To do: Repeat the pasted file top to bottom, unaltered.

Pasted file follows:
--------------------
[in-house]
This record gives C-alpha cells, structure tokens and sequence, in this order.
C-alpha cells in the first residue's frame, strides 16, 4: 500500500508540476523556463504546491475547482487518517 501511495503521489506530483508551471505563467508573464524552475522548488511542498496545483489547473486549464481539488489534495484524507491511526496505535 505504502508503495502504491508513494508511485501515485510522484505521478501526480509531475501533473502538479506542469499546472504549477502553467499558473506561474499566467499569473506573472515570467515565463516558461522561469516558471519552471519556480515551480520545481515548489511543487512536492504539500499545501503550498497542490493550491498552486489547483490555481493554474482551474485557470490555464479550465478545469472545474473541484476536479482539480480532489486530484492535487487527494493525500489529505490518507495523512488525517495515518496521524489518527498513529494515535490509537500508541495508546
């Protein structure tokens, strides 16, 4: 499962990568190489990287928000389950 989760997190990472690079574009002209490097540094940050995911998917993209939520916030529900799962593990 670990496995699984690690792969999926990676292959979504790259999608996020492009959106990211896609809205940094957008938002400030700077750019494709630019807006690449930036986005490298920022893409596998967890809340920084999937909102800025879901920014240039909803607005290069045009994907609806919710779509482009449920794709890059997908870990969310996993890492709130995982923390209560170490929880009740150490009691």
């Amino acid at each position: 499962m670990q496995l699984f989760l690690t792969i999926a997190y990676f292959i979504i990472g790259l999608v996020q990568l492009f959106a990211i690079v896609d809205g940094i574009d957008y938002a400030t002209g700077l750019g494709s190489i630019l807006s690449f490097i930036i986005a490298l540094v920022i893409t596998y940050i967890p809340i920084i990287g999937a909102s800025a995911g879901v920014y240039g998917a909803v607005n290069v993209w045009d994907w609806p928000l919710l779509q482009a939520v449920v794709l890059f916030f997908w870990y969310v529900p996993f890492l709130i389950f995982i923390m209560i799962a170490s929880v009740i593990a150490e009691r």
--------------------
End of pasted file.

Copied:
[in-house]
This record gives C-alpha cells, structure tokens and sequence, in this order.
C-alpha cells in the first residue's frame, strides 16, 4: 500500500508540476523556463504546491475547482487518517 501511495503521489506530483508551471505563467508573464524552475522548488511542498496545483489547473486549464481539488489534495484524507491511526496505535 505504502508503495502504491508513494508511485501515485510522484505521478501526480509531475501533473502538479506542469499546472504549477502553467499558473506561474499566467499569473506573472515570467515565463516558461522561469516558471519552471519556480515551480520545481515548489511543487512536492504539500499545501503550498497542490493550491498552486489547483490555481493554474482551474485557470490555464479550465478545469472545474473541484476536479482539480480532489486530484492535487487527494493525500489529505490518507495523512488525517495515518496521524489518527498513529494515535490509537500508541495508546
């Protein structure tokens, strides 16, 4: 499962990568190489990287928000389950 989760997190990472690079574009002209490097540094940050995911998917993209939520916030529900799962593990 670990496995699984690690792969999926990676292959979504790259999608996020492009959106990211896609809205940094957008938002400030700077750019494709630019807006690449930036986005490298920022893409596998967890809340920084999937909102800025879901920014240039909803607005290069045009994907609806919710779509482009449920794709890059997908870990969310996993890492709130995982923390209560170490929880009740150490009691």
């Amino acid at each position: 499962m670990q496995l699984f989760l690690t792969i999926a997190y990676f292959i979504i990472g790259l999608v996020q990568l492009f959106a990211i690079v896609d809205g940094i574009d957008y938002a400030t002209g700077l750019g494709s190489i630019l807006s690449f490097i930036i986005a490298l540094v920022i893409t596998y940050i967890p809340i920084i990287g999937a909102s800025a995911g879901v920014y240039g998917a909803v607005n290069v993209w045009d994907w609806p928000l919710l779509q482009a939520v449920v794709l890059f916030f997908w870990y969310v529900p996993f890492l709130i389950f995982i923390m209560i799962a170490s929880v009740i593990a150490e009691r």